Reviewed: August 2021
Released: 2021, Century Media
Reviewer: Graeme Smith
Mayhem are one of those bands many may have heard of but never got around to listening to. This is my first exposure to them so I thought I would venture into their past to find out about the band. To say their history has been eventful is an understatement. The band is 37 years young (which surprised me) and their line up has changed many times. Throw in self mutilation on stage, burying the stage outfits after every gig only to dig them up for the next one, sheep and pig heads impaled on stakes on stage, Nazi flags, band stabbings, and to top all that, a suicide by the lead vocalist ‘Dead’. Another band member found the body, promptly photographed it, made a stew from bits of the dead body and also used the picture on the cover of one of their bootleg albums. Oh sorry I forgot about the disagreement within the band cumulating with a murder of another band member.
After reading that I’m a little apprehensive of what I would find on this EP. There are 3 original songs and 4 covers versions they selected individually to play on here. The sound is sinister and primordial from the get go on ‘Voces Ab Alta’. Growling vocals and frenetic music drag you straight to pits of Hell. It’s uncompromising and resolute in its purpose. There is a strange section in the middle which is a little disorientating with different vocals. It’s hard to explain without comparing it to Monty Python overdubbed words. Make no mistake however, this is no laughing matter. It’s all extremely serious.
The band are extremely adept on their instruments. Hellhammer is suitably dangerous on the drums aided by the twin guitarists Teloch and Ghul. The hammering bassline from Necrobutcher ensures the pace is unrelenting. Throughout ‘Black Glass Communion’ the sound is possibly the most apocalyptic and black hearted that I’ve ever heard. Attila’s vocals are ominous, corrupt and threatening offering the perfect match to the music.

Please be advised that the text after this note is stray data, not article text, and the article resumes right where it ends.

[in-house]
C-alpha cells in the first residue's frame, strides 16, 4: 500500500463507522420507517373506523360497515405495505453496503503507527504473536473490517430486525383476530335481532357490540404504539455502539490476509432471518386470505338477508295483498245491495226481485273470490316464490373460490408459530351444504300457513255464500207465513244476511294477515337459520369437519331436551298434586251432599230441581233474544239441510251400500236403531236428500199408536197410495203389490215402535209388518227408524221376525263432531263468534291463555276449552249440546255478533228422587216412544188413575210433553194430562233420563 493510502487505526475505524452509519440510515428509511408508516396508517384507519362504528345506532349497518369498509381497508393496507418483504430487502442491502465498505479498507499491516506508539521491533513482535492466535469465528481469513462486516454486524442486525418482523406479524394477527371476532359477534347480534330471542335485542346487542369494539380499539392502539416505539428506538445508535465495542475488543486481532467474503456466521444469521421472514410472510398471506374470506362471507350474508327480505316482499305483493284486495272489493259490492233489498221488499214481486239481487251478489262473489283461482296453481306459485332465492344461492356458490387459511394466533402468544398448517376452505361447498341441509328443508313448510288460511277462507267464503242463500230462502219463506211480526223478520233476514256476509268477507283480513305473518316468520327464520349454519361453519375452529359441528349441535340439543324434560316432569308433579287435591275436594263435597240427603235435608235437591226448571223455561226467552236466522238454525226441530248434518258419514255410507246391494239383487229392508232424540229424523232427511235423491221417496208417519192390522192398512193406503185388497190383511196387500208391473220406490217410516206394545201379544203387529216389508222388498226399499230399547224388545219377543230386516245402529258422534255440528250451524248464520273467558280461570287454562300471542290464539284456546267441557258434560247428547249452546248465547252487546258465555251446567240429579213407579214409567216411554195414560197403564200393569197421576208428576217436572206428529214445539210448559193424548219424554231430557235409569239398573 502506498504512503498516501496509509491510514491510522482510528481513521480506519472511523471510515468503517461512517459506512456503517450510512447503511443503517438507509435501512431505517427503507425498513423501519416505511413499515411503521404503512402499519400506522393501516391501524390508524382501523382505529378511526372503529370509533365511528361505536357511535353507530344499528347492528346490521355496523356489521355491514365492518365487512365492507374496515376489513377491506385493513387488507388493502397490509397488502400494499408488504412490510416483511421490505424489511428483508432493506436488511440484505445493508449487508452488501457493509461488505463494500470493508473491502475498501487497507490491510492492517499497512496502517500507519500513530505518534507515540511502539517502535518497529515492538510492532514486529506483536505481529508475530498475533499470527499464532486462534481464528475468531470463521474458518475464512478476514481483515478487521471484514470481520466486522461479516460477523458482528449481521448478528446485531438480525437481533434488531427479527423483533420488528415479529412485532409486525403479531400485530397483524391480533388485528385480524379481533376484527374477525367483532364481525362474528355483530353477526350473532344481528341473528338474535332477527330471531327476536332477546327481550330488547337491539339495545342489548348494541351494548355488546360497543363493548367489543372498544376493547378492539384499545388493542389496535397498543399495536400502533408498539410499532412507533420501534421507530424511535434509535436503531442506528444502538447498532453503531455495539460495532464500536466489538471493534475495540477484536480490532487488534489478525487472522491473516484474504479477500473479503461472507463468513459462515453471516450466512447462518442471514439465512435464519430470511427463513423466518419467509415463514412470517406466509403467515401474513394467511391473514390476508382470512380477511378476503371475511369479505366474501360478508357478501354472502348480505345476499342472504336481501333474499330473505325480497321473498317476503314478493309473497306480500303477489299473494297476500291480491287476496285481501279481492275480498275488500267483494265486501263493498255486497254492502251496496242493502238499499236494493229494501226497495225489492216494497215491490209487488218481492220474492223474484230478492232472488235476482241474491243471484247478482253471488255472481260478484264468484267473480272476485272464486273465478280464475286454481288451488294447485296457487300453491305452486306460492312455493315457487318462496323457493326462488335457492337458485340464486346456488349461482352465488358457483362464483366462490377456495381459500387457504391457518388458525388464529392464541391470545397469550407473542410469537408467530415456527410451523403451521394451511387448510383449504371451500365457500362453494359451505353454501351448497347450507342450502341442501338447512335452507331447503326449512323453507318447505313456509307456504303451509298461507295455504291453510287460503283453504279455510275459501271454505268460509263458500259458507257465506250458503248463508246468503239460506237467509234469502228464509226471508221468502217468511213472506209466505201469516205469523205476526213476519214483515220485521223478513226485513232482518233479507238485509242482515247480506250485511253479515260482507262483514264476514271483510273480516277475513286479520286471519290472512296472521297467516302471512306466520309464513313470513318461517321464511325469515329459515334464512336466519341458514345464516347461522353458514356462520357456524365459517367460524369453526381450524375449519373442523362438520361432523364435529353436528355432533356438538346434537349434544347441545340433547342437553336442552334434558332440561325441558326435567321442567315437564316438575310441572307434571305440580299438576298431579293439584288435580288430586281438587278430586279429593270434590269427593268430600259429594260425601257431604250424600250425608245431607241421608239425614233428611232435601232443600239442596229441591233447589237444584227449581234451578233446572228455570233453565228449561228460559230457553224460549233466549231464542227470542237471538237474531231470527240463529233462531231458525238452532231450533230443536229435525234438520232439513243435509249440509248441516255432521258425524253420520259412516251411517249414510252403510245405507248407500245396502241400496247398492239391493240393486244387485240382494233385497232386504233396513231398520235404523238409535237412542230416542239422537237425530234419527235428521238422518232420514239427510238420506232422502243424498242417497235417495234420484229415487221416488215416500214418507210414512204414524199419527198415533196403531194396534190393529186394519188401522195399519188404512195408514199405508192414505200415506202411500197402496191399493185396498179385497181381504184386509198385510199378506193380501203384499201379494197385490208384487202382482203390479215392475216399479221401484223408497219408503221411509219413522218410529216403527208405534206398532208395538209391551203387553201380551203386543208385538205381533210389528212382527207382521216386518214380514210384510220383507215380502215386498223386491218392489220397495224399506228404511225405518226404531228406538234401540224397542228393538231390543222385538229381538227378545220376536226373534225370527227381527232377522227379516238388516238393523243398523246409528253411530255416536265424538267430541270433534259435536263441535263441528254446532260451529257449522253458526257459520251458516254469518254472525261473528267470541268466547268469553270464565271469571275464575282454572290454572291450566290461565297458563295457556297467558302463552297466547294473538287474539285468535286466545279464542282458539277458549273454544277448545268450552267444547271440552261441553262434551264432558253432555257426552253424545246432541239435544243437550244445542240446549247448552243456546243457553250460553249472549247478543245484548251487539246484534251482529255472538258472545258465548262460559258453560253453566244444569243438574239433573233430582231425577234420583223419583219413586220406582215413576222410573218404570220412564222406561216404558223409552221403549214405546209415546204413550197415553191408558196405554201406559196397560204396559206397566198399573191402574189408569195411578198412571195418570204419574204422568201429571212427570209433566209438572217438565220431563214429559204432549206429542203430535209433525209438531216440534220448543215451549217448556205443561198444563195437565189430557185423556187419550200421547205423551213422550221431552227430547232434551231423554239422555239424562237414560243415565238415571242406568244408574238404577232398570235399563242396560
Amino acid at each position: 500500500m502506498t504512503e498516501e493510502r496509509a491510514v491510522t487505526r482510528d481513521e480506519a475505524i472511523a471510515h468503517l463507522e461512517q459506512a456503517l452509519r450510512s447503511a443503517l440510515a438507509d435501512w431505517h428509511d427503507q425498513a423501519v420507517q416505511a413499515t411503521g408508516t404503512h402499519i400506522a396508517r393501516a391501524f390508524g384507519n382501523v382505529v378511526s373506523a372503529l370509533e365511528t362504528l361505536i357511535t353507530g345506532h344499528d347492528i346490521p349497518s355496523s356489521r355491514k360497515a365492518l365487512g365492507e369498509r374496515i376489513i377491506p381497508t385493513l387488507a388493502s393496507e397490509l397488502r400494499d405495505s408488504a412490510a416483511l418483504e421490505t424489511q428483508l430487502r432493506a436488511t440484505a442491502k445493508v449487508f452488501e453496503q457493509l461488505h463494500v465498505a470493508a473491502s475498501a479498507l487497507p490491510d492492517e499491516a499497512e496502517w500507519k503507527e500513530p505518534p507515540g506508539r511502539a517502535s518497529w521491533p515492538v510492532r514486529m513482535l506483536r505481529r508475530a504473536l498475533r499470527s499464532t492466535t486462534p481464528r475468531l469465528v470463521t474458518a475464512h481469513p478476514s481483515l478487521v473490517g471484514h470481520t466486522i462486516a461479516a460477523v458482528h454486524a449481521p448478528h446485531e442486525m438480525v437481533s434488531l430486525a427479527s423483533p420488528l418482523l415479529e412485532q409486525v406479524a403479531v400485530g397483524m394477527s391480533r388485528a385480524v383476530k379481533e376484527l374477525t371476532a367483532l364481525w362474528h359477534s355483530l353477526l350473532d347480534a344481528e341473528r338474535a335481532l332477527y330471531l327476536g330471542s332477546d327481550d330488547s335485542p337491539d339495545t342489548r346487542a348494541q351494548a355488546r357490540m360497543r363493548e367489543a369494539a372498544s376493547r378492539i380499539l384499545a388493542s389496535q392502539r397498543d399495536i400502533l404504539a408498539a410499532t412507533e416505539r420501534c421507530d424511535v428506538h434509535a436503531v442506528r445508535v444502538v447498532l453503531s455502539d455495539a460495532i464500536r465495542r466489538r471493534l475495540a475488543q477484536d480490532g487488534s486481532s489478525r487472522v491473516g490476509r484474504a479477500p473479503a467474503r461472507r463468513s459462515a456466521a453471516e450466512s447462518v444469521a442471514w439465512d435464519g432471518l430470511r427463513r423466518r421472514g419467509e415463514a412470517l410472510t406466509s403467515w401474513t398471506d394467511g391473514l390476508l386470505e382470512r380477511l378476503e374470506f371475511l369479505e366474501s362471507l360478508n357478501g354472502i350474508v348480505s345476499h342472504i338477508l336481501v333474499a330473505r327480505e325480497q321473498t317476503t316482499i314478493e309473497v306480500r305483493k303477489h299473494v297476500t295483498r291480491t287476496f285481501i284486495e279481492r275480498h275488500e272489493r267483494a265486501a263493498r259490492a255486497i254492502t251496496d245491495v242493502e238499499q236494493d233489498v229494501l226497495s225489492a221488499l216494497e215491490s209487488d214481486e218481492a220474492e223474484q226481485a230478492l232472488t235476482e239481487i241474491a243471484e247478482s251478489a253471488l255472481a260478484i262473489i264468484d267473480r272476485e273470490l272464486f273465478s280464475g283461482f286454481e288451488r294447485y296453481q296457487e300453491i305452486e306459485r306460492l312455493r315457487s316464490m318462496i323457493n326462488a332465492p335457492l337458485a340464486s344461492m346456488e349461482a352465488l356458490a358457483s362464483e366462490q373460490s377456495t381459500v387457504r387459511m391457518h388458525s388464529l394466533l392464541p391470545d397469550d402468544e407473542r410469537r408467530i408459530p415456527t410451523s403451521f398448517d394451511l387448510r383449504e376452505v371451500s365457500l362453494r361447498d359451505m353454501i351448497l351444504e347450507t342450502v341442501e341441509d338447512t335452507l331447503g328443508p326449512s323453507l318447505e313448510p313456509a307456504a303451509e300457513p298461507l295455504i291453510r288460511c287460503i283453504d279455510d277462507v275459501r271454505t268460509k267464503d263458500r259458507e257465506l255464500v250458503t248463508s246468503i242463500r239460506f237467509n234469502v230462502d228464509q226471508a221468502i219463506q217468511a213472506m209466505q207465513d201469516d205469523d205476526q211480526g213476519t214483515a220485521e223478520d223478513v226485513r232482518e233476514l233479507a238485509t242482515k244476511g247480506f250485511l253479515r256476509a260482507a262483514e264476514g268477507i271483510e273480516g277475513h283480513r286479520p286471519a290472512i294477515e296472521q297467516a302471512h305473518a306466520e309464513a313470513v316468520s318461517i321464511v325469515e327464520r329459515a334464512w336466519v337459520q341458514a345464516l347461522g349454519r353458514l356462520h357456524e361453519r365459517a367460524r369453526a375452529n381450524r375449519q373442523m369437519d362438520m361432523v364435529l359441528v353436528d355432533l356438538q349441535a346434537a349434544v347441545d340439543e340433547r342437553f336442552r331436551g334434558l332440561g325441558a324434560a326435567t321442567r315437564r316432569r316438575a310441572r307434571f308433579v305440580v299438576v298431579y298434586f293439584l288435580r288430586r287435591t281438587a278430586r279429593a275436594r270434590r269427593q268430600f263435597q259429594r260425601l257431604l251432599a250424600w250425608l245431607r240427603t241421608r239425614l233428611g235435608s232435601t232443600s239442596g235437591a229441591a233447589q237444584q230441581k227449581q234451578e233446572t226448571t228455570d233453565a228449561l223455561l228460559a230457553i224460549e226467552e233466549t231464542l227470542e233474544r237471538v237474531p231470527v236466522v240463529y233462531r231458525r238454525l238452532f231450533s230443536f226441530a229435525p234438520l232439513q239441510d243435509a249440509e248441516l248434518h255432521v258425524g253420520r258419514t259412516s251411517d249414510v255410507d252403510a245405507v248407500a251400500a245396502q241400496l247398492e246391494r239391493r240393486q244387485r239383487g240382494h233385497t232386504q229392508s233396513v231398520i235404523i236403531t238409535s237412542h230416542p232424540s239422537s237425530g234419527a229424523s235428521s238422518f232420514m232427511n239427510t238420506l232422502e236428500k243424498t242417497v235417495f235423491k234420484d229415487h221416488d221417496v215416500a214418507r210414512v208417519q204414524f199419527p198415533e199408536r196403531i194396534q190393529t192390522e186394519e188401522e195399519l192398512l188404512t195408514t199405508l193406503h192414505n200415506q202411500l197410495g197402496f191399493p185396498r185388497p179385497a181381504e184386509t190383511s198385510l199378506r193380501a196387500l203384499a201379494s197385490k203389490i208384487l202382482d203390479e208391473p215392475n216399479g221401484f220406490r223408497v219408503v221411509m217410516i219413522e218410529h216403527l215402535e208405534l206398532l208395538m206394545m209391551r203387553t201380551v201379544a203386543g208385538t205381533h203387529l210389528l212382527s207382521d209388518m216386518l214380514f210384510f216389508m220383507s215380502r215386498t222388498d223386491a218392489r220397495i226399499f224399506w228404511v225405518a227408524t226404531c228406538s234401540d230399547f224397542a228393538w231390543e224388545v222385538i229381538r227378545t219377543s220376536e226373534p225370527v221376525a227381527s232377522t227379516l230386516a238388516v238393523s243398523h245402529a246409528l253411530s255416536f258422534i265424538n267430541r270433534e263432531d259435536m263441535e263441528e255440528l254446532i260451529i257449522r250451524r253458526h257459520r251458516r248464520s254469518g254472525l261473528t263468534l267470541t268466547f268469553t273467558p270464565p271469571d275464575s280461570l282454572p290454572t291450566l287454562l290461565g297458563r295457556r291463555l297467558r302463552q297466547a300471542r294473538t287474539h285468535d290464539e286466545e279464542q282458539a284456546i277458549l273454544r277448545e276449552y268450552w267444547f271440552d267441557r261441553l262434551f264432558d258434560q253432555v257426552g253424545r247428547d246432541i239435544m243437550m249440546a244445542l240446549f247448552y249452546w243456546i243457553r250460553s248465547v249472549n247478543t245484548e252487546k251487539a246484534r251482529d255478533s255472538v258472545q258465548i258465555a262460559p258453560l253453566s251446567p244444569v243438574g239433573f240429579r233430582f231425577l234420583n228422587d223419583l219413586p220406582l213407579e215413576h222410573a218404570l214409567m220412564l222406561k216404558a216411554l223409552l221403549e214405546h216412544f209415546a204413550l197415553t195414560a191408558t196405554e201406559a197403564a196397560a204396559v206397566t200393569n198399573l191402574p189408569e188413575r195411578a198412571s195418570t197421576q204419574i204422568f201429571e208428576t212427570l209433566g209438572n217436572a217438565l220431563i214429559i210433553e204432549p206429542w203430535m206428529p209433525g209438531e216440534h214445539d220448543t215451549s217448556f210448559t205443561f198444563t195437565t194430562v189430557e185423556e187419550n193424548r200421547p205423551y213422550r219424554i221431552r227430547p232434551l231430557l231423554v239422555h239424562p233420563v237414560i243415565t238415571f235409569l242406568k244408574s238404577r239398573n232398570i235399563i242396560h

‘Everlasting Dying Flames’ completes the 3 original pieces and there is no change in the commitment to making you feel you are deep in a bottomless pit surrounded by fire and brimstone. I feel suitably tormented.
Then come the cover versions which are all short punk classics. There is a link between punk rock and hardcore which brought black metal to life. However much that I like the cover versions (particularly Hellnation), I don’t see the correlation between the original material and the 4 tracks added on after. It doesn’t sit well with me as after being dragged through Hades on the band’s own tunes, the feeling on the following tracks is completely different and if anything it detracts from whole overall effect of the short EP. Clearly the band set out to have some fun but the tracks just don’t fit together on the same record. Whether or not any of these tunes will see the light of day in a live environment remains to be seen. I get a feeling that they won’t as this would change the atmosphere from a theatrical production to something much lighter and it would lose the desired effect. Mosh pit would turn into a pogoing fest and I’m not sure that’s them.
Undoubtedly my first outing with Mayhem was a volatile but interesting one which started in the pits of hell and finished in purgatory. Whether this was the desired effect remains to be seen but there is nothing dull about this band. Total mayhem?….not really, but certainly a bit chaotic.